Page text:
Powered Vehicles: Every Detail Counts

For Jason’s Deli, precise control over distribution—right down to the lift truck fleet—is a competitive advantage.

Since first opening its doors in 1976 in Beaumont, Texas, Jason’s Deli has expanded into a successful foodservice chain, with more than 200 delicatessens in 25 states.

Because it specializes in high-quality, healthy foods, the restaurant chain must maintain precise control over its distribution network. In early 2005, Jason’s Deli was one of the first restaurants in the U.S. to remove artificial trans-fats from its menu. Jason’s Deli negotiated directly with growers and manufacturers to eliminate the ingredient, a process that took more than four years to complete.

In October 2008, the chain made another move that would radically alter its distribution system: It eliminated highfructose corn syrup. The company procured new versions of breads, dressings, deserts and dozens of other food items.

This kind of control and flexibility in a foodservice supply chain doesn’t come easily. Behind the scenes, Jason’s Deli owns and operates two regional distribution centers (DCs) in Arlington, Texas, and Charlotte, N.C. According to the company, four to five DCs will soon be added.

The regional DCs provide a competitive advantage, according to Aaron Mater, Jason’s Deli’s director of distribution. The DCs allow the company to leverage buying power to control prices, food quality and customer service.

“We keep margins on our product low, so it is critical that we operate our entire supply and distribution chain efficiently,” says Mater. “Having our DCs in close proximity to our stores is key to this strategy.”

The restaurant chain is also meticulous when it comes to planning internal DC operations. Total cost of ownership guides every decision, including the selection of lift trucks.

For the Charlotte DC, Jason’s Deli chose a fleet of Jungheinrich AC lift trucks. “The combination of low maintenance, efficiency and cleanliness made our decision easy,” Mater says. Two Jungheinrich ECR 336 end rider pallet trucks with 96-inch forks both pull product and unload trucks four pallets at a time. In the coming months, three additional Jungheinrich end riders will be added to the fleet for service in dry goods, freezer and cold storage.

A variety of storage systems are employed in the DCs to accommodate product moving at varying rates. EFG 220 electric, three-wheel counterbalanced trucks operate in and around the drive-in, push-back and selective racking systems. Additionally, an ETR 320 pantographic reach truck is used to pick and place product in racks 33 feet high.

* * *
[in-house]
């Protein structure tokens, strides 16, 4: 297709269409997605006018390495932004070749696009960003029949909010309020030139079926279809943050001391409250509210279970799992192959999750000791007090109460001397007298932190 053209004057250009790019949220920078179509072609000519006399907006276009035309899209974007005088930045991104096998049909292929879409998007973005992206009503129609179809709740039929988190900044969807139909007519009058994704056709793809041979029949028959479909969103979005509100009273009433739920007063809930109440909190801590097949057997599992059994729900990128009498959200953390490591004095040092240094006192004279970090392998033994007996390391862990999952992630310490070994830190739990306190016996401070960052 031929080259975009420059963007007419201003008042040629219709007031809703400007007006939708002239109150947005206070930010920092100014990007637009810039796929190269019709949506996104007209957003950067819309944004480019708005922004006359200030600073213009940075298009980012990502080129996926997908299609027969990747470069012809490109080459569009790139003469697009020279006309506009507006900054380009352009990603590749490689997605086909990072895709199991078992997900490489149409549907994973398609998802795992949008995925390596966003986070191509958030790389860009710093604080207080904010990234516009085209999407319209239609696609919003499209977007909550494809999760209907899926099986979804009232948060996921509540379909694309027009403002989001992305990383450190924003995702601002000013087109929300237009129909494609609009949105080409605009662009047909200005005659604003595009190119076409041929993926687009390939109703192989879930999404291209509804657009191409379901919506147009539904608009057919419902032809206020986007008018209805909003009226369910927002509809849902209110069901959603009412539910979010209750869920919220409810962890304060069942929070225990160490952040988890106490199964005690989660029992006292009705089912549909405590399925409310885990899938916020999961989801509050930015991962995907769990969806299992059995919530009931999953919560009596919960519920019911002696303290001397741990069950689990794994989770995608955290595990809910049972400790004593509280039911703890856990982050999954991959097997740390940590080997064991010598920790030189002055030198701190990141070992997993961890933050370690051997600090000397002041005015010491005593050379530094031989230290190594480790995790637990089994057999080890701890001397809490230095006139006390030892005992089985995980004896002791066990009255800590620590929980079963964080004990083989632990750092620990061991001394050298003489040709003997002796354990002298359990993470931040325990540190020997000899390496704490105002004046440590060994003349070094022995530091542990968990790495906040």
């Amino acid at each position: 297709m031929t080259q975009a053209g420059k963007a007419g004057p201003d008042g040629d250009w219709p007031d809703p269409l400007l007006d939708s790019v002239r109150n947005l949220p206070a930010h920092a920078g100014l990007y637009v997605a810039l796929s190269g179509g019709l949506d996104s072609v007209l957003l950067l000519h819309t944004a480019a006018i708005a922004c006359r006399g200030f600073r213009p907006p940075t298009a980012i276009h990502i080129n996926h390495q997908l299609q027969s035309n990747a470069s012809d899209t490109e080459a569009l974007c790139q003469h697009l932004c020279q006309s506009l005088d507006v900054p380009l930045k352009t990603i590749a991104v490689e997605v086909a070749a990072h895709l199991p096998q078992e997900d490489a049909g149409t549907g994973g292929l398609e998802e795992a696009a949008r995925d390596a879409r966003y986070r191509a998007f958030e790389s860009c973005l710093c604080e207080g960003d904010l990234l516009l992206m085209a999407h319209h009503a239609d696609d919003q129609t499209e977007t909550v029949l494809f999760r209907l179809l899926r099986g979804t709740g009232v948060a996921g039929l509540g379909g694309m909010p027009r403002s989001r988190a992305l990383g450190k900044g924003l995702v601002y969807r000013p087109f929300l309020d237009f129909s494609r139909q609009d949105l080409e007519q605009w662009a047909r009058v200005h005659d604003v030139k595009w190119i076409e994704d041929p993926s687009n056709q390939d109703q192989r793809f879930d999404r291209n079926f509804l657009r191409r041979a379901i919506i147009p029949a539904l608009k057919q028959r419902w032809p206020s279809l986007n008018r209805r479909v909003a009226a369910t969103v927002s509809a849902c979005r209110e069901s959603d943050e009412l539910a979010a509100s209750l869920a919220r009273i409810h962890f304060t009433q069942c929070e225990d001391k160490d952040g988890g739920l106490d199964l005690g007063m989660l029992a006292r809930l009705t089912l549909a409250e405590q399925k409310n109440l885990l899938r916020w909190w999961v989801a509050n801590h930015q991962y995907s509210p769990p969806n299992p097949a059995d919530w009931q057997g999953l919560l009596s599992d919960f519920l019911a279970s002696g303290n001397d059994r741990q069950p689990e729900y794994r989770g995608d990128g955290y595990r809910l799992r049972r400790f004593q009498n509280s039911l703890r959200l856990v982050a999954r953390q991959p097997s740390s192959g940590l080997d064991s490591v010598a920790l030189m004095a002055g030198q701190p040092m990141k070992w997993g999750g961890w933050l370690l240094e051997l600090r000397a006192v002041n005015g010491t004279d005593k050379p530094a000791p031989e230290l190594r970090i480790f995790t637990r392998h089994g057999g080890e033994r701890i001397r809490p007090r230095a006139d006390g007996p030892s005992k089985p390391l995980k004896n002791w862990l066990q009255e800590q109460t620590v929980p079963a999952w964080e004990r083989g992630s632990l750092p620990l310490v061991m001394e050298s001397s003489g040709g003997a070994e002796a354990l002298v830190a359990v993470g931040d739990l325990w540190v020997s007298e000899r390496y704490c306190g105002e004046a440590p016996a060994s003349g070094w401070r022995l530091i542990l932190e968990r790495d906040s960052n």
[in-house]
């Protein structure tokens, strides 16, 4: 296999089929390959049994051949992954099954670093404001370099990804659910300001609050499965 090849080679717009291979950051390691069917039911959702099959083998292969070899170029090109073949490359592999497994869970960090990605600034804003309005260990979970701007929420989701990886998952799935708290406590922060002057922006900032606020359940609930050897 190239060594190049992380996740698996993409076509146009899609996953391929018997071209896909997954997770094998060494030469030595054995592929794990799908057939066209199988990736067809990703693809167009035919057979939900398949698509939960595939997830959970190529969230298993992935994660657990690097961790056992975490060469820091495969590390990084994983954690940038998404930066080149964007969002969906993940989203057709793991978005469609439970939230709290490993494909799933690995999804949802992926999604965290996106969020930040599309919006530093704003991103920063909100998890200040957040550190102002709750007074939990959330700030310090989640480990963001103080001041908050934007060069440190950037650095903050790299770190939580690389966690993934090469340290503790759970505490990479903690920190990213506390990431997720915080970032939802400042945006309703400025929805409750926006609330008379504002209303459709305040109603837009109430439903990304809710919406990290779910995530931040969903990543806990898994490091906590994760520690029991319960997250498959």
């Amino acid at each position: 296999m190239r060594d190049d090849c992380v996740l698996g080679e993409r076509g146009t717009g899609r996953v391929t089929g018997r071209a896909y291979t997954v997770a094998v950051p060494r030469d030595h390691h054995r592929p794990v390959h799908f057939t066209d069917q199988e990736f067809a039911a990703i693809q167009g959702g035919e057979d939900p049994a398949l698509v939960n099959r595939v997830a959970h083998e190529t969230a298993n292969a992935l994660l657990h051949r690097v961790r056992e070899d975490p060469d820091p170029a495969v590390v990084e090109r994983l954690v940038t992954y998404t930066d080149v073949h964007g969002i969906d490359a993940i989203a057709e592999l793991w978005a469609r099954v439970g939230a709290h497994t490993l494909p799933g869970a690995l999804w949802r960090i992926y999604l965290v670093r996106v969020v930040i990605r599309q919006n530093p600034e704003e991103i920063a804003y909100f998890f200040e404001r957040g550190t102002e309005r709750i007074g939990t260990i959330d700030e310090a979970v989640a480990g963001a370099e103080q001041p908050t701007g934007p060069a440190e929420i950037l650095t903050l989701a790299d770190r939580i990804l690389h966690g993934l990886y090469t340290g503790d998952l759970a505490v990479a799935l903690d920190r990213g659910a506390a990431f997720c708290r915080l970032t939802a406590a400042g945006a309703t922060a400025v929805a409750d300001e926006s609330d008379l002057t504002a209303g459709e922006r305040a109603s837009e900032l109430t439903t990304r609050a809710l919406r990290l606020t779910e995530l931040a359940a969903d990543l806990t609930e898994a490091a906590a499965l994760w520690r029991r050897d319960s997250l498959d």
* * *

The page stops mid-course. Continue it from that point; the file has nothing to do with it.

Operators say the trucks are efficient and comfortable. “We run one shift a day, during which we both ship and receive,” explains Mater. “We can get up to three days on one charge, which we attribute to the regenerative braking system, in which energy is fed back to the battery.

“The performance is exactly what we anticipated,” Mater concludes. “That, coupled with the low maintenance and long operating cycles, is making our total cost of ownership for these trucks very appealing.”

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Jungheinrich EFG 220
Efficiency and cost of ownership were primary reasons behind the decision to use Jungheinrich EFG 220 three-wheel counterbalanced lift trucks.
Jungheinrich ECR-336
A Jungheinrich ECR 336 end rider pallet truck helps a distribution center employee pull product.


LATHAM, N.Y.—Plug Power Inc. says Central Grocers Inc. is purchasing 220 GenDrive fuel-cell units to power the lift truck fleet at its new distribution center, which is currently under construction in Joliet, Ill. Central Grocers expects the facility to be operational by the end of first quarter 2009.

The company chose the fuel-cell power units for a new fleet of Yale lift trucks. Air Products will supply the liquid hydrogen storage compression system and indoor fueling dispensers. Yale Equipment Services will service the lift trucks and fuel-cell units.

“Central Grocers represents the first greenfield site to incorporate our GenDrive solution into its operations,” says Andy Marsh, chief executive officer of Plug Power. “Greenfield sites offer the potential for the greatest financial and operational benefits to our customers by eliminating the need for capital investments in batteries and the associated chargers, storage and changing system.”

Crown Creates Productivity Package
NEW BREMEN, Ohio—Crown Equipment Corp. has launched Insite, a productivity-focused program that provides information about lift trucks, operators, applications and fleets. It collects and analyzes data, both inside and beyond lift trucks.

Elements of Insite can be used together or separately. The program includes the InfoLink fleet management system, FleetSTATS program, SureSpec application and Access 1 2 3 Comprehensive System Control.

“By capturing material handling data and other knowledge gained from Insite, we foresee a future where fleet managers are able to analyze results and make better decisions that will improve their overall efficiency and bottom line,” says Crown President Jim Dicke III.

“Crown Insite gives our customers a more comprehensive picture of their fleets in real time,” he adds. “More than just the data, it’s the collective knowledge and systematic interpretation of data that leads to better decision making.”

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